Fictional Characters Are Not Our Soulmates

Every girl has said it at one point or another: I’m looking for my Prince Charming. Mr. Darcy. Edward Cullen. Noah Calhoun. Jake Ryan. Seth Cohen. Regardless of what we look for in a partner, most of us have idealized a “soulmate” some time in our lives, and often that image is based on a fictional character that appeals to us. If we’re realistic about everything and we don’t let our thoughts run too wild, the idea of a real-life Zack Morris or A.C. Slater probably isn’t the worst thing we can think up. However, sometimes the line between fiction and reality becomes blurred, and we begin to hope for something that doesn’t actually exist.

In my first entry onΒ A Paper Town for a Paper Girl (my previous blog), I discussed the dangers of taking romantic comedies too literally, because we are often disillusioned by the way relationships work on screen. The entry dealt mainly with the plot of these movies as a whole, but not so much about the specific characters that we fall for every time.

The thing is, romantic comedies aren’t the only ones guilty of deceiving us. The books we read and the TV shows we watch can also present those same male leads that we can’t get enough of. And isn’t that every writer’s goal — for the audience to become invested in the characters and their fates? So maybe it isn’t the creator’s fault; maybe that lies in the way we absorb what’s in front of us.

In his book Sex, Drugs, and Cocoa Puffs, Chuck Klosterman illustrates this point with Lloyd Dobler (played by John Cusack) from the movieΒ Say Anything. Although Lloyd Dobler is completely fictional, the actor who plays him is not, and therefore according many women (including Klosterman’s then-girlfriend) transferred their love for Lloyd to John. Even when Cusack took on grittier roles, those women still perceived him to be exactly as Lloyd Dobler was. They would always see him as the hopeless romantic who held a boombox over his head and played Peter Gabriel for the girl he loved… even though he was really just John Cusack, an actor who merely did a good job delivering a role.

So then, what happens to those girls who pray for a Lloyd Dobler in real life? I’ve blogged before about the dangers of building our significant others up to be something they’re not, but what about the dangers of those comparisons between fictional heartthrobs and the ones in our own lives? If you always have the manufactured image of that boy with the boombox in the back of your mind, and you can’t replace it with something tangible, then you may never be totally satisfied in your love life.

Ultimately, if we’re ever going to have healthy relationships, we need to ditch our fictional “soulmates” and go with the people in our real lives who will make us happy just by being themselves. πŸ™‚

9 Replies to “Fictional Characters Are Not Our Soulmates”

  1. so good…so true. I’m liking the blog. You really just started doing this? keep it up.

  2. Thank you so much! I started blogging officially in April on Blogger but I didn’t do much with it and I wanted to try WordPress out instead. So far I like it much better! πŸ™‚ I’m glad you enjoyed. Hopefully will update soon!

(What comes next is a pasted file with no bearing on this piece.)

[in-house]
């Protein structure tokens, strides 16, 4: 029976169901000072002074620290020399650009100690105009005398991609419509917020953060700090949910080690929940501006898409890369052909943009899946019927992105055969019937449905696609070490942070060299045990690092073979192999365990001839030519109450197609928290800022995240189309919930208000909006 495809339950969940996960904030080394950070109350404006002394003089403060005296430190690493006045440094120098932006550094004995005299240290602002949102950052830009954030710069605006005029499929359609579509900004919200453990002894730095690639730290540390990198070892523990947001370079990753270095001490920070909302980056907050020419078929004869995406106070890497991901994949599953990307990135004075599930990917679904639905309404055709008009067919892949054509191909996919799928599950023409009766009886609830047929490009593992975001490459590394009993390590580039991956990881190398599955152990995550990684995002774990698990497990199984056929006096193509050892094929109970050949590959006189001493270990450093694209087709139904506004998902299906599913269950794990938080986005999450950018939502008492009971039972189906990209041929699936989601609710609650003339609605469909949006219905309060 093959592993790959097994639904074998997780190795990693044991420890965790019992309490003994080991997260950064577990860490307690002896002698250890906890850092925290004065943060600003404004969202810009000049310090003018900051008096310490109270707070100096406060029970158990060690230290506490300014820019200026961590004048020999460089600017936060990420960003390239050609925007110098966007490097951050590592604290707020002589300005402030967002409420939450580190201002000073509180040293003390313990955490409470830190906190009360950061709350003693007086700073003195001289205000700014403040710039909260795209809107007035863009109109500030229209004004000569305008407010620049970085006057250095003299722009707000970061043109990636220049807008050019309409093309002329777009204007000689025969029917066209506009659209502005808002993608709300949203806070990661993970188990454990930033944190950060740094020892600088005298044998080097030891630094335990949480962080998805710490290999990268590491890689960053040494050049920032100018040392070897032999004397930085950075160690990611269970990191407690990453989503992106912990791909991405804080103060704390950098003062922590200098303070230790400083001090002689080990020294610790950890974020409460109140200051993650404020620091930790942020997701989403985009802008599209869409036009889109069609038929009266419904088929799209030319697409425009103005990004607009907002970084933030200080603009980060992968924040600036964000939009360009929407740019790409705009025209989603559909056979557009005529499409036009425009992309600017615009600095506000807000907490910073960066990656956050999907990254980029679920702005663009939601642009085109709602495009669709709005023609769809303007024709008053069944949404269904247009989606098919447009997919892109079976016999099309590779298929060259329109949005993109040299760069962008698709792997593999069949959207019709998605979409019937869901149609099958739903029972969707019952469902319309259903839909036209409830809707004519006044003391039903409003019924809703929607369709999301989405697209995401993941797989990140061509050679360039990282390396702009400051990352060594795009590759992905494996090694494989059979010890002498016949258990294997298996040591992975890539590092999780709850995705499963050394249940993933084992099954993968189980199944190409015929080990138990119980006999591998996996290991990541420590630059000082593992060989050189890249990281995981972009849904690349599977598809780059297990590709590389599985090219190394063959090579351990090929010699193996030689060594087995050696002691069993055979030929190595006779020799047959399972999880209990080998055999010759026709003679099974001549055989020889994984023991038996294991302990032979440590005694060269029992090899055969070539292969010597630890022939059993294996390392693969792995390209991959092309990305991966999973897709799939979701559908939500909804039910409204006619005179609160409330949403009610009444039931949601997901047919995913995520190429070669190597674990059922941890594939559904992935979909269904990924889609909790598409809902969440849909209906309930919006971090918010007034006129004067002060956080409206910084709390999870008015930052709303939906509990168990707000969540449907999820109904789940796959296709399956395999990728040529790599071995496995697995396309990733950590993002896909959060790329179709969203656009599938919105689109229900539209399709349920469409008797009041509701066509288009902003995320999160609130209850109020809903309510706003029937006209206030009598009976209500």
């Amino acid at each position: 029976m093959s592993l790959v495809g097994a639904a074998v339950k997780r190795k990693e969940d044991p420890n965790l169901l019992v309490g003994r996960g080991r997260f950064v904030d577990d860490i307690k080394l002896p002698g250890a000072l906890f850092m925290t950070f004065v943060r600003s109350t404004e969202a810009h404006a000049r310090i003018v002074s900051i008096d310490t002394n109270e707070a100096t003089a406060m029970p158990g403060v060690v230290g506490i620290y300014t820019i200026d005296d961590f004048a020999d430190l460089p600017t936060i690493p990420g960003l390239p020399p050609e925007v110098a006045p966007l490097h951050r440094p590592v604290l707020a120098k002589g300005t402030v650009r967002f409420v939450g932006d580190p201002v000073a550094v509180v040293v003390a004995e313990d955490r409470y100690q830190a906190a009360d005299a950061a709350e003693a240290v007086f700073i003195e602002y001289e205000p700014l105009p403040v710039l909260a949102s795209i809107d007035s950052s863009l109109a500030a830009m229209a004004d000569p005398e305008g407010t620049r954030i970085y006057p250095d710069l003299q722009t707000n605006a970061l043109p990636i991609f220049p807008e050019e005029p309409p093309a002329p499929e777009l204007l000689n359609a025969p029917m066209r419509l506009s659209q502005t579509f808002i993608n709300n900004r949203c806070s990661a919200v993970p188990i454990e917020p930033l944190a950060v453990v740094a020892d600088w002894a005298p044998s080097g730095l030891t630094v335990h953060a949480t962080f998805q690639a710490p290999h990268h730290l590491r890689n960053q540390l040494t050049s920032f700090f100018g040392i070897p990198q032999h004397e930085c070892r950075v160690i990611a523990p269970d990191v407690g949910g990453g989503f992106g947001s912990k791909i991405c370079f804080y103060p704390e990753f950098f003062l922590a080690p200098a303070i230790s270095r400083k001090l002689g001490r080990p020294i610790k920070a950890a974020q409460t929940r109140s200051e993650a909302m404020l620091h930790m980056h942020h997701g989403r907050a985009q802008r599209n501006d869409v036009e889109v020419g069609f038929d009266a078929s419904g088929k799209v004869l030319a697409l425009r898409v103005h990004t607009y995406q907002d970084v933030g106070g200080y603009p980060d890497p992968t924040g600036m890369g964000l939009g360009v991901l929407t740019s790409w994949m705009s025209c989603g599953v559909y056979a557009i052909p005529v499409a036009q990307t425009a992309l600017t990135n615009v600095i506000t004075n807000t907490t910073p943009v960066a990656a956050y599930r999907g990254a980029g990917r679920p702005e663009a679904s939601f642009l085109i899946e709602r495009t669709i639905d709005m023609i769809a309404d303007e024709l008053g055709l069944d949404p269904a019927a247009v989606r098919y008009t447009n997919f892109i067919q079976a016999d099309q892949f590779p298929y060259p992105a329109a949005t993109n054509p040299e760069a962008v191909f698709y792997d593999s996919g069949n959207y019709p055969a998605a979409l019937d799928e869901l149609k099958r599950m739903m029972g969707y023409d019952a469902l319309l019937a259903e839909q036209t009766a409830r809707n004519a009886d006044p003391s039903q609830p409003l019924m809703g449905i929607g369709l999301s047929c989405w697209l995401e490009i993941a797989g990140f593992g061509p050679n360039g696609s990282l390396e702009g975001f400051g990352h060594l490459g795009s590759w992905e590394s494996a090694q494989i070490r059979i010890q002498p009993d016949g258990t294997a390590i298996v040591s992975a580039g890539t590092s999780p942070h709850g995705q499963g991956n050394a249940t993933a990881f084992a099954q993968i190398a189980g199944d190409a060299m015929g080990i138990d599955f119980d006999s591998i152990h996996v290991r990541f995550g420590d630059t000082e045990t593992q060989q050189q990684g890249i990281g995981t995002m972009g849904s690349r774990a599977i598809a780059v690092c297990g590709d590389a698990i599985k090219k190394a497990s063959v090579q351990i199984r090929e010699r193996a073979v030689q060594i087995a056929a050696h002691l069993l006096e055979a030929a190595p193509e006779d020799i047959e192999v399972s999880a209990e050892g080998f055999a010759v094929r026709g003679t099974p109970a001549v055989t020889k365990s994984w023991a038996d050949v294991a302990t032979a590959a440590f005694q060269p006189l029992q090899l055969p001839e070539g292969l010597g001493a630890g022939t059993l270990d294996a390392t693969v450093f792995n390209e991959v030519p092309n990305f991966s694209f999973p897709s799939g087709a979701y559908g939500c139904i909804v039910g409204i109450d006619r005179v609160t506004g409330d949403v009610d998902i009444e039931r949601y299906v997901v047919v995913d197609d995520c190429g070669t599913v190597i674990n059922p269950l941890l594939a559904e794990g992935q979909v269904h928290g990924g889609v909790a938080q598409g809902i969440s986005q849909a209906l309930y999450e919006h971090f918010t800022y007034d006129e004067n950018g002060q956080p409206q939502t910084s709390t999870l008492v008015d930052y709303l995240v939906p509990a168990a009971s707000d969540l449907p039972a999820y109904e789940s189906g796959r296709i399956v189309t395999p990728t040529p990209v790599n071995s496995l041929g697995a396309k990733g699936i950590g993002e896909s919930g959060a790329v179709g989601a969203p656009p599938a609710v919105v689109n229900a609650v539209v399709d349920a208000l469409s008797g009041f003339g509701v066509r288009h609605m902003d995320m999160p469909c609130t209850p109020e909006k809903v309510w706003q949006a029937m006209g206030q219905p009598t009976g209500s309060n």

3. I couldn’t agree with you more! I do believe some of our favorite characters from movies and literature do tend to deceive us about the realities of love and just the world in general. Personally, I also gravitating to bordering on crazy female characters, not only because I related to them-lol, but because they always seemed to be in the most intense torchureous love affairs, filled with passion etc, with men who desperately wanted to save them. It took me several relationships that ended VERY badly to realize playing up your insecurities and being a sobby mess will only attract equally nutty men. The good guys want their women sane.

    I also use to be fixated on the unattainable male character- think Jordan Catalano from My So Called Life. I felt the harder it was to get the guy to fall in love with me the greater the reward. Um…I was certainly wrong there.

    On a side note- I really enjoyed this post. You are an excellent writer. I hope to read more of your stuff and thanks for commenting on my recent blog post:)

  4. I LOVE THIS POST. I wish it had like a “like” button like they had on facebook.
    and thanks for the comments on my blog post earlier πŸ™‚

  5. I see what you mean about the female characters! The first literary couple that comes to mind for me is Cathy Earnshaw and Healthcliff from Wuthering Heights… it was one of those epic, tortuous love affairs that ended badly, but it was passionate nonetheless, so I can see why people might sort of want that. It never ends well though! πŸ™

    I think a lot of us have gone for that unattainable guy once in a while, with the idea that someone who is hard to get must be worth the challenge, even if he isn’t.

    Thank you both for your comments! πŸ™‚ I’m glad you enjoyed this entry and I appreciate the feedback!

  6. Another great post πŸ™‚

    Also, sometimes when you stop having unrealistic expectations and just let it be, life can surprise you and bring its own movie-worthy moments. True story.

    1. Thank you so much! I definitely agree with you. At some point I think everyone has their own little love story that could be in the movies and that others might envy! I’m glad life brought you your movie-worthy moment : )

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